Despite never winning at Kansas, Truex has said he loves the track. He finished second in both races at Kansas in 2012 and was ninth in this race a year ago.

The highest-qualifying non-Toyota was Kurt Busch in fourth. Brad Keselowski qualified fifth. 40 cars attempted the race so no one failed to qualify.

1. Martin Truex Jr.
2. Matt Kenseth
3. Denny Hamlin
4. Kurt Busch
5. Brad Keselowski
6. Kyle Busch
7. Ryan Blaney
8. Ryan Newman
9. Ricky Stenhouse Jr.
10. Trevor Bayne
11. Paul Menard
12. Carl Edwards
13. Chase Elliott
14. Joey Logano
15. Jimmie Johnson
16. Tony Stewart
17. Austin Dillon
18. Kyle Larson
19. Aric Almirola
20. Greg Biffle
21. Jamie McMurray
22. Dale Earnhardt Jr.
23. Danica Patrick
24. Matt DiBenedetto
25. Chris Buescher
26. Kevin Harvick
27. Kasey Kahne
28. Brian Scott
29. AJ Allmendinger
30. Michael McDowell
31. Casey Mears
32. Regan Smith
33. Clint Bowyer
34. David Ragan
35. Landon Cassill
36. Josh Wise
37. Cole Whitt
38. Joey Gase
39. Michael Annett
40. Reed Sorenson

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Nick Bromberg is the editor of From The Marbles on Yahoo Sports. Have a tip? Email him at or follow him on Twitter!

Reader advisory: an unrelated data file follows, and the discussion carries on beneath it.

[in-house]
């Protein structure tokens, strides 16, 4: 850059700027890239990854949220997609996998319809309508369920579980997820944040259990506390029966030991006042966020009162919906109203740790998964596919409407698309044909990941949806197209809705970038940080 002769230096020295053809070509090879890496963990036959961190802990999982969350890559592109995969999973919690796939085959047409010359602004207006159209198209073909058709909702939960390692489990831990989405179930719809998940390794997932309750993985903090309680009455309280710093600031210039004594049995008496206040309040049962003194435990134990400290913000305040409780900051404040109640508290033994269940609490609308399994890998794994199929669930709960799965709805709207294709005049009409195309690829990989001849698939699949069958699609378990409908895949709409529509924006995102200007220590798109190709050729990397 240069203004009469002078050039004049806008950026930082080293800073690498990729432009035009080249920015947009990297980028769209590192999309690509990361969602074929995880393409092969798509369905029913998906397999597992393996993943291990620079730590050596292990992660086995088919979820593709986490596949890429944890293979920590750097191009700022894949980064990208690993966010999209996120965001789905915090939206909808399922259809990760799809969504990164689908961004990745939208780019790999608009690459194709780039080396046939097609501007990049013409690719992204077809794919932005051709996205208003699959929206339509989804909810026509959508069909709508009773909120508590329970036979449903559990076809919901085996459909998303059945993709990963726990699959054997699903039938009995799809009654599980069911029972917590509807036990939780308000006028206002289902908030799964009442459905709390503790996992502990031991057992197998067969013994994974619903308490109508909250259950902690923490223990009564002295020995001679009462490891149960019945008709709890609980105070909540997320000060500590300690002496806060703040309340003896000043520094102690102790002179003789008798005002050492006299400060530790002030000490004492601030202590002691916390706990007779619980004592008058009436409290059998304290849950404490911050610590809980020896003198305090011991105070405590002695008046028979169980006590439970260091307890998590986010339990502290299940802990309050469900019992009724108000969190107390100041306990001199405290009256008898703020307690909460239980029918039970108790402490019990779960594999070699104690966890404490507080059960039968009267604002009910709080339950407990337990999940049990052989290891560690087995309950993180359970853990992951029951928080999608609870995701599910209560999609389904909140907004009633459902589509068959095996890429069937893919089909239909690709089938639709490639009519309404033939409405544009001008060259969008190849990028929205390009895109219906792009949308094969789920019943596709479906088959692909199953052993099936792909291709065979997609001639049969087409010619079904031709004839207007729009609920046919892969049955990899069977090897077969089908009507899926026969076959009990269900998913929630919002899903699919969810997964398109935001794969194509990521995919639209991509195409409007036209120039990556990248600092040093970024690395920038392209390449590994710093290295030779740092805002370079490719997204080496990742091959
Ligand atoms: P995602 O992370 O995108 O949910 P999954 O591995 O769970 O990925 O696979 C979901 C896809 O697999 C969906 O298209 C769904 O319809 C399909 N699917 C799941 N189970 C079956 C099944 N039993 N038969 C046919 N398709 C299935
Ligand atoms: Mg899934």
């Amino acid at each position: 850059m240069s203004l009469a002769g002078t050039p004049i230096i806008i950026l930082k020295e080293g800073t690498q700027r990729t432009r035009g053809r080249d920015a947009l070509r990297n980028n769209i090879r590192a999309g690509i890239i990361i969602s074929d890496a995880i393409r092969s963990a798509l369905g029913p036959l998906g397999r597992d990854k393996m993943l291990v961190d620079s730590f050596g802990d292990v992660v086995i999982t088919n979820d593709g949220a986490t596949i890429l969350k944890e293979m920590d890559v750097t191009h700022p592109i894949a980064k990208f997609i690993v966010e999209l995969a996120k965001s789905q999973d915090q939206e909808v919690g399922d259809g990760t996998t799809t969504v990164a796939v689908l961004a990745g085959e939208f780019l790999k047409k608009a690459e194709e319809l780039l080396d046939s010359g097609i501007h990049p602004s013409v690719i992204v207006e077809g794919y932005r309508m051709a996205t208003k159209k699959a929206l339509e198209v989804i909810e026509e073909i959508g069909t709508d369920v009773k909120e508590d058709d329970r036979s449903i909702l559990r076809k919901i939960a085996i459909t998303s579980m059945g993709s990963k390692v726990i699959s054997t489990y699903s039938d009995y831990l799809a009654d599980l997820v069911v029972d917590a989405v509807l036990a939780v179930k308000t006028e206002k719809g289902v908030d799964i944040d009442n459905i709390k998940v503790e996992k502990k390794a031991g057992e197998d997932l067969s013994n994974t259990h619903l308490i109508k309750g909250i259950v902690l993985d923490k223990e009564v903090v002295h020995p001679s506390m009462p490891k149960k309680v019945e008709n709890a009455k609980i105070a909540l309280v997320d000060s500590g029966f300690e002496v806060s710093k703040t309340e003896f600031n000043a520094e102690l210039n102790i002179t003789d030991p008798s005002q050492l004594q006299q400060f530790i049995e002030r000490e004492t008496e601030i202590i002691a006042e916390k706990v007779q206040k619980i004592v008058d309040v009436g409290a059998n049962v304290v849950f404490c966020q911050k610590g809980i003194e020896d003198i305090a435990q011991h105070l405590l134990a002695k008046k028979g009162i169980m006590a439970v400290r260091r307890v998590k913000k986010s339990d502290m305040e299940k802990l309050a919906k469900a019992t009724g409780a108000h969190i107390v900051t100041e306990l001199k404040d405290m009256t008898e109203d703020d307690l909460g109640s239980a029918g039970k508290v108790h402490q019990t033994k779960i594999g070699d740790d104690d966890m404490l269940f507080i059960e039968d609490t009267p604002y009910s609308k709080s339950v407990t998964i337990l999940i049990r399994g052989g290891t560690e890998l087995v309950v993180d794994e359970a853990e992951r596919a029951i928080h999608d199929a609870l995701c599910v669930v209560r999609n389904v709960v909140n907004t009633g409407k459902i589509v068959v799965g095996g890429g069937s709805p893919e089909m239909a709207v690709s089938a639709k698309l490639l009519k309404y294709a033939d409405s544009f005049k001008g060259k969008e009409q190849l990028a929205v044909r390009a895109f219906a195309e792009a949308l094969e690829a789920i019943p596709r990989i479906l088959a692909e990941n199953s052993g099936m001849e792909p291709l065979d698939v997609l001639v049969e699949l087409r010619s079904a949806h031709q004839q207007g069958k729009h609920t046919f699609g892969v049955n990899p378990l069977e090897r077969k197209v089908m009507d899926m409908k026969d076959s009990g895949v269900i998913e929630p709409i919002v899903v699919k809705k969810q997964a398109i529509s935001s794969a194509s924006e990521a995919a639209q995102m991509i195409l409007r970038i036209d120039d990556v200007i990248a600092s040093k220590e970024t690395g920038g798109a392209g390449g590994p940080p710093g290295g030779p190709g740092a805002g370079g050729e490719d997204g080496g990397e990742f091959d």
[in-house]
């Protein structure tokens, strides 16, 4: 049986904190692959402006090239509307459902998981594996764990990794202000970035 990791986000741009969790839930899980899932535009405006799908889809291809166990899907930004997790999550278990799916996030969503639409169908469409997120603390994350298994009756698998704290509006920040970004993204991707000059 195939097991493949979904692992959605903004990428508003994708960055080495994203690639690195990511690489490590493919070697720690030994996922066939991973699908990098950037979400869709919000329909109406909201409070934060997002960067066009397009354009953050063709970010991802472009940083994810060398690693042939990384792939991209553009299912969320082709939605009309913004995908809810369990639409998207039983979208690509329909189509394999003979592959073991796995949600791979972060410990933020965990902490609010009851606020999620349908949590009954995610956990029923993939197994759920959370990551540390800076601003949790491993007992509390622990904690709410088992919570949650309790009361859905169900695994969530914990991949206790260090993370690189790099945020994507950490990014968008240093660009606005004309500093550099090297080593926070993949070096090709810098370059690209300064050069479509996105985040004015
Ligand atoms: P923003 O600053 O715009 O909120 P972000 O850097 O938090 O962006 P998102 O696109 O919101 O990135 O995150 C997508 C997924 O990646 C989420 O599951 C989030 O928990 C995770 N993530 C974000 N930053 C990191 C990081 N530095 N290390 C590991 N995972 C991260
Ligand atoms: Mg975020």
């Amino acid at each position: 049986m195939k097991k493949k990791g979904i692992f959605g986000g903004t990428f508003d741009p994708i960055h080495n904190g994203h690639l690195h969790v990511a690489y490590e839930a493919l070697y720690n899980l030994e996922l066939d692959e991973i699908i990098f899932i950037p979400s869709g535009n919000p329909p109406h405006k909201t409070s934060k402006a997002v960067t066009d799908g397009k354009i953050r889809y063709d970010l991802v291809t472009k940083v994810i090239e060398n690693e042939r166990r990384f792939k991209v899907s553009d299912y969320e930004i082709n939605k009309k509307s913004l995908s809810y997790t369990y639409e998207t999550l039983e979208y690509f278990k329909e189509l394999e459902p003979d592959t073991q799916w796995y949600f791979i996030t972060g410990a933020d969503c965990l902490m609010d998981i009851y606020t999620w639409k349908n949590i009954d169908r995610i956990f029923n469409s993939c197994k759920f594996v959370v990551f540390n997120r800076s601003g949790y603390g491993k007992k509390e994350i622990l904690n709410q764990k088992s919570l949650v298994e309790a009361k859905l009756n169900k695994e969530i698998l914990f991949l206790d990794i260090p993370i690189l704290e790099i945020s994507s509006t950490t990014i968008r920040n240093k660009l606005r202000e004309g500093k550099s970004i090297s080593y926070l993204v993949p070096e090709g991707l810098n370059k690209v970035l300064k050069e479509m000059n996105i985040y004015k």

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Author: Nick Bromberg
Posted: May 6, 2016, 11:44 pm

KANSAS CITY, Kansas – Like the changes NASCAR announced for the Sprint All-Star Race at Charlotte Motor Speedway? You can thank Brad Keselowski for them.

Keselowski was an impetus behind the changes unveiled Friday for the race on May 21. You can click the link above for the full list of changes but the biggest change is a 13-lap final segment that will be preceded by approximately the first half of the field being forced to head to pit road.

He said Friday that he and other drivers were approached by the track for input towards the race, which hasn't featured the most thrilling of finishes recently. He was revealed as a driving force for the changes by Dale Earnhardt Jr. on Twitter Friday morning.

"I don’t know, I don’t think that I was all the ideas, but maybe the one that seems to catch everyone’s attention," Keselowski said. "I just wanted to see the race something that I would want to watch if I was a fan, and something that I would want to be proud of if I was the driver that won it.Quite honestly, I didn’t feel like the formats of the past few years were that way."

A big reason for the change? The minimization of aerodynamics. Charlotte's new pavement, and subsequently harder tire compounds provided by Goodyear, has produced races dependent on clean air and the most aerodynamically-efficient cars.